Rewriting veterans’ stories with a happier ending
New PACT Act will help so many veterans, and acknowledge the struggles of those who died before they got help
A UH-1H “spray ship.” This Huey set up for a defoliation mission with Agent Orange in Vietnam. Agent Orange is a plant growth regulator which causes trees to die so the enemy was better visible. Agent Orange is very toxic and causes numerous health problems. This UH-1H is from 92nd AHC “STALLIONS.” Taken in 1971. (Photo via Gerrit Kok via Flickr).
I want to thank Sens. Jerry Moran, R-Kansas, and Jon Tester.
Not on behalf of me, but on behalf of Bruce Darley and others like him.
You see, I would let Bruce tell the Senators himself, but he can’t speak now, and even when I met him, he words were slurred as he tried to keep the saliva from running uncontrollably down his lips.
On Tuesday, Moran and Tester, in a strange fit of bipartisanship, got conservatives to take off tin foil hats and liberals to stop being arrested without handcuffs, and agree to pass legislation that would cover veterans who were exposed to toxic chemicals, including Agent Orange and burning garbage. The legislation, the “PACT Act” is no small or ceremonial feat. In fact, it’s going to cost us billions to treat the cancer and other diseases that went along with the longstanding practice of burning the military’s trash in open pits with the help of a bit of diesel or jet fuel.
For years, breathing the thick, black acrid smoke was seen as part of doing your job in the military, and while the toxic risks of inhaling smoke from burning garbage without protection is well understood, the military hid behind the excuse that you couldn’t necessarily prove it was the smoke that caused the illness. And even when the Veterans Administration had to concede that cancer and other neurological diseases was more than just correlation, it used its most powerful political weapon: The fear that it might cost the taxpayers millions, maybe even billions.
But Tester and Moran forced the bill through.
And somewhere, deep in the boxes of materials I’ve accumulated during decades of journalism, there’s a green folder with the words, “Bruce Darley,” written on it.
Darley was a UH-1 (“Huey”) pilot in Vietnam. When he returned to the states, he became a vice-president of Utah State University, and well loved by many. Darley flew missions including many which involved dumping large barrels of “exfoiliant” on the jungles of southeastern Asia. He recalled his fellow soldiers being covered with the chemicals that they were assured were harmless and only posed a danger to plants. Sometimes, in the heat of the jungle, they’d splash a little on each other as a joke. Other times, it was not impossible to get covered with the stuff as they maneuvered the bins in a vibrating, jerking aircraft.
They called it “Agent Orange.”
Decades later, Darley was battling Parkinson’s Disease and a host of other less common medical issues. He was worried about his wife: Who would take care of her? And time and time again, his claims were rejected by the VA because he couldn’t necessarily prove his disease and maladies were directly linked to Agent Orange.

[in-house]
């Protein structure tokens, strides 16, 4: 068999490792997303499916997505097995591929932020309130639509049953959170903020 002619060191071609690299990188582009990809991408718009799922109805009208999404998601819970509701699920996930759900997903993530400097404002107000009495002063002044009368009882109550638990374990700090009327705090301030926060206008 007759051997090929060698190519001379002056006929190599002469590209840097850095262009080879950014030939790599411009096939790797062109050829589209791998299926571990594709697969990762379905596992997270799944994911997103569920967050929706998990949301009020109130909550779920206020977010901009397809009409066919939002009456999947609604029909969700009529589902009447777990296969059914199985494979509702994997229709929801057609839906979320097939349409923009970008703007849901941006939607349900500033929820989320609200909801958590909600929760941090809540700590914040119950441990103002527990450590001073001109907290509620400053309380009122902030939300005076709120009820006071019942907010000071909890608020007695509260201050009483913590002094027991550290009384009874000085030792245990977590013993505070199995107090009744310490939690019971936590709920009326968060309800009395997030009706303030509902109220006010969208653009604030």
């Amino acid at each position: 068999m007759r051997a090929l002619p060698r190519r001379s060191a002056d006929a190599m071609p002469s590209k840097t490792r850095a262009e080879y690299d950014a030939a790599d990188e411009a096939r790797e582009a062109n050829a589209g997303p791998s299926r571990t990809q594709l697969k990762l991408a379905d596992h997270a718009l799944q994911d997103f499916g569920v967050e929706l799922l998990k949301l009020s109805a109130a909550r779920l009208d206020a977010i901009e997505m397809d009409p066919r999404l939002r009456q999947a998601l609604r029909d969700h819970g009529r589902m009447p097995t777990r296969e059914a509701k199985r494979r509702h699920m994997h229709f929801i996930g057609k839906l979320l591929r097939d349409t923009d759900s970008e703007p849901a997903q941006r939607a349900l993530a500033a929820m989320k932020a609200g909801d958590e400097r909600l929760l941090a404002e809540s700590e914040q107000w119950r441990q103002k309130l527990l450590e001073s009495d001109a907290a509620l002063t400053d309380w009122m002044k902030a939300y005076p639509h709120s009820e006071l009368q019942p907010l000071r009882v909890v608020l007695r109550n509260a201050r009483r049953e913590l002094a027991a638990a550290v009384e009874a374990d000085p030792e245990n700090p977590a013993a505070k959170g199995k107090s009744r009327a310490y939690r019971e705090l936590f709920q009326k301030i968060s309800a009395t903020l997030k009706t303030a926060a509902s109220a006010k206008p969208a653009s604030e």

I had gotten Darley to agree to let me track him and chronicle his deterioration and death.
But my life had other plans as I got a different job opportunity and left Logan, Utah in the middle of the project. We kept in touch for a bit, but it was hard because he couldn’t write, or type or really hold a telephone.
And so those notes sat through 2020 when my career with newspapers ended the first time, and I boxed up those notes and files. However, I always kept the file marked “Bruce Darley” partially as a reminder of the importance of finishing projects and doing the hard work of long-term projects. But the file remained there more because I never lost the notion of someday, some way, I might be able to tell Darley’s story. I just didn’t know when that moment would come.
I wanted to tell about the injustice of serving your country only to be denied the most basic of care. I wanted to tell about a soldier who knew he was going to die, but only cared about what would happen to his wife and family. I wish I could describe in precise words the unmistakable glint in his eyes as we talked, both of us knowing that his diseases were a death sentence, and that the long tentacles of the Vietnam War had let him survive the jungle but not the war. His name won’t be written in granite on some memorial wall, but his death was no less poignant.
And so I want thank Moran and Tester for not giving up, and not losing sight of those veterans, many of whom have died horrible deaths just like Darley.
Since Darley’s passing, the government has also expanded its care of Vietnam veterans who handled Agent Orange. His illness, service and death would have been treated much differently. And that’s because senators like Tester and Moran haven’t quit pushing for the benefits that are due to our soldiers for their service. They haven’t let us renege on the bargain.
I know if Bruce Darley was here, he’d thank you.
And I want to thank the senators for helping me to finish Bruce’s story with a happier ending.
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